September 2, 2019

Menopausal hormone therapy increases breast cancer risk for years

An international collaboration, using data from more than 100,000 women with breast cancer from 58 epidemiological studies worldwide, has found that using menopausal hormone therapy (MHT) is associated with an increased risk of breast cancer, and that some increased risk persists for more than a decade after use stops. The […]
September 2, 2019

Cell-free DNA detects pathogens and quantifies damage

A common problem in diagnosing infectious disease is that the presence of a potential pathogen in the body does not necessarily mean the patient is sick. This can be particularly challenging for the treatment of organ transplant recipients, who often grapple with infection as well as complications related to immunosuppression. […]
September 2, 2019

Choosing chicken over red meat could reduce the risk of breast cancer

Eating red meat, especially in large quantities, is not good for you. In fact, eating a lot of red meat has been associated with heart disease and cancer. Meanwhile chicken, according to this new international study, might actually reduce the risk of breast cancer. We say “might” because, regardless what […]
September 2, 2019

A fruitful endeavor: Researcher examines berry polyphenols as potential treatment for cardiovascular treatment

A Florida State University researcher is examining how the polyphenol compounds found in blackberries could be used to help fight the buildup of artery plaque. Gloria Salazar, associate professor of nutrition, has received $805,409 from the James and Esther King Biomedical Research Program at the Florida Department of Health to […]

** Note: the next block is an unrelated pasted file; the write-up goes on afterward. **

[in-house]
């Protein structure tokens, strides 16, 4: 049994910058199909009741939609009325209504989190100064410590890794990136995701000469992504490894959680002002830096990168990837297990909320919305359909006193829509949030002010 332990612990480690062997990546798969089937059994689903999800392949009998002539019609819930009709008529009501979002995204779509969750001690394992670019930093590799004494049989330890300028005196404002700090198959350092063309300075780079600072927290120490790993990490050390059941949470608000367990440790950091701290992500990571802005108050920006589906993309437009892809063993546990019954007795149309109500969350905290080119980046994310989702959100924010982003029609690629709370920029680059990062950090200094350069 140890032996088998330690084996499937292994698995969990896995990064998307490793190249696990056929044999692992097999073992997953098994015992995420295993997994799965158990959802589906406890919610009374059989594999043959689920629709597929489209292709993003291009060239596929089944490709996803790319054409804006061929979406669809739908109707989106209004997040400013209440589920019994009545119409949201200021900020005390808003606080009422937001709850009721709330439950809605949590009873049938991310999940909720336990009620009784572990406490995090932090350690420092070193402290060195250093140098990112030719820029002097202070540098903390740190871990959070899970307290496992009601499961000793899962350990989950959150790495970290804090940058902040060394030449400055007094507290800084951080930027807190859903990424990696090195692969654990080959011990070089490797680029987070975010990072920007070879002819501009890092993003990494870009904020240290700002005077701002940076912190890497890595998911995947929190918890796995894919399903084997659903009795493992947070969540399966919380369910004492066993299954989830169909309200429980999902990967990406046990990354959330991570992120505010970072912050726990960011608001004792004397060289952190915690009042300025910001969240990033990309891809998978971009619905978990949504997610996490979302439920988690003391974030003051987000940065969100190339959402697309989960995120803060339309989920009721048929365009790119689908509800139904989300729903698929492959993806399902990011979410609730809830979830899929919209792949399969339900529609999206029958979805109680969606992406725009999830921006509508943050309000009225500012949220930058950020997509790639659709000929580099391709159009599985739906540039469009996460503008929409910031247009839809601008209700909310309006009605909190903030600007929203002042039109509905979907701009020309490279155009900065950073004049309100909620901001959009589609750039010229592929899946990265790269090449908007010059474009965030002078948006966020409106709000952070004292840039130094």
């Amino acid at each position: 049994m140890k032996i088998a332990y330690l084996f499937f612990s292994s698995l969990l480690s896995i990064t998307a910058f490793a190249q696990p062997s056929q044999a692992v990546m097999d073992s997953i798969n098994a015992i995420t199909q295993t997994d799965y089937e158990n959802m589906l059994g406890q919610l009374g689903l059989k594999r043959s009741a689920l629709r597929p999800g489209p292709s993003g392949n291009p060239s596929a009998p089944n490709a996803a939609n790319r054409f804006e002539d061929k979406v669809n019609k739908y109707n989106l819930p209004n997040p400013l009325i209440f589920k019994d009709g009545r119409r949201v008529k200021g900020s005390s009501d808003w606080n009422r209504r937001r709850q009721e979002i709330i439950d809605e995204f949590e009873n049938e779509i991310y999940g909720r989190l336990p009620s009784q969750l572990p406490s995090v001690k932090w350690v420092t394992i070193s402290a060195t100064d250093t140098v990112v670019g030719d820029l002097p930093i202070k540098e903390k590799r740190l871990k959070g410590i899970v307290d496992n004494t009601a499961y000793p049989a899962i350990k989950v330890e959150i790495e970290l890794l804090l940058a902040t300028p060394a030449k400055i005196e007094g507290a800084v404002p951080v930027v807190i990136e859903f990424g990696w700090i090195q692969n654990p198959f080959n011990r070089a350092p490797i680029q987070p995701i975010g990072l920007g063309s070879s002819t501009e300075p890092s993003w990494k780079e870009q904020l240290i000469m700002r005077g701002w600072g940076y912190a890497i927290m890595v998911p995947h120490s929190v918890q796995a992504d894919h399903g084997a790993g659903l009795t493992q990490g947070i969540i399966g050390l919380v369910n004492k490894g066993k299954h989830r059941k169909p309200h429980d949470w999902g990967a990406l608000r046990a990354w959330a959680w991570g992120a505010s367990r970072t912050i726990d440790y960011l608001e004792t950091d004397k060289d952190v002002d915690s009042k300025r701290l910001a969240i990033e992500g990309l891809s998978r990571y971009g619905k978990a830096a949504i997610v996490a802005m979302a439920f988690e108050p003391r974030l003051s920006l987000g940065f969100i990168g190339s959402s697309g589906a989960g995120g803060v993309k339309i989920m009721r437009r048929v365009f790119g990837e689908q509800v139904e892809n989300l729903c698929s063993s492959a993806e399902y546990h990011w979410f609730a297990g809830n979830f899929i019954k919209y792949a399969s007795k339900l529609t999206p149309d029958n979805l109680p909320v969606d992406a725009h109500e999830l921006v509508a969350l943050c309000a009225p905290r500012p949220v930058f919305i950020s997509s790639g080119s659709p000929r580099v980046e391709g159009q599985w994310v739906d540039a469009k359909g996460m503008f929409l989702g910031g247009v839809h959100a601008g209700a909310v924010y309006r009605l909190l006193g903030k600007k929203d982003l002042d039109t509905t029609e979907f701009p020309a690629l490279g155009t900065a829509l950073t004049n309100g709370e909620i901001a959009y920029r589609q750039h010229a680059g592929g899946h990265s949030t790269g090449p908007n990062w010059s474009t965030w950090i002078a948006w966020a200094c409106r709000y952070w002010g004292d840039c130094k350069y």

August 30, 2019

Low cost mobile technology shifts the dial on cardiovascular risk in rural Indonesia

An Australian-developed mobile app supported system that helps health systems identify and better manage people at high risk of cardiovascular disease has been shown to improve the use of appropriate medications and lower blood pressure in rural Indonesian communities. The study, published in JAMA Cardiology, showed that 15% of high […]
August 30, 2019

Artificial red blood cells enable research into malaria invasion

Researchers at the University of Bristol and Imperial College London have established a new model system that uses red blood cells grown in the laboratory to study how malaria parasites invade red blood cells. The work, which was funded by the National Institute for Health Research and NHS Blood and Transplant and is published in […]
August 30, 2019

An Apple a Day

Achieving or maintaining a healthy body weight is one key to preventing cardiovascular disease. But even experts don’t agree on the best way to achieve that goal, with some recommending eliminating carbohydrates and others emphasizing reducing fats to lose weight. Few studies have investigated the effects of these specific macronutrients […]
August 30, 2019

U of A researchers discover new biomarker for rare autoimmune disease

University of Alberta researchers identified a unique biological marker that can be used to identify the presence of the rare autoimmune disease myasthenia gravis, predict the course of the disease and identify new, personalized treatments. In a study published in the journal Metabolomics, neurologist Zaeem Siddiqi, graduate student Derrick Blackmore and their […]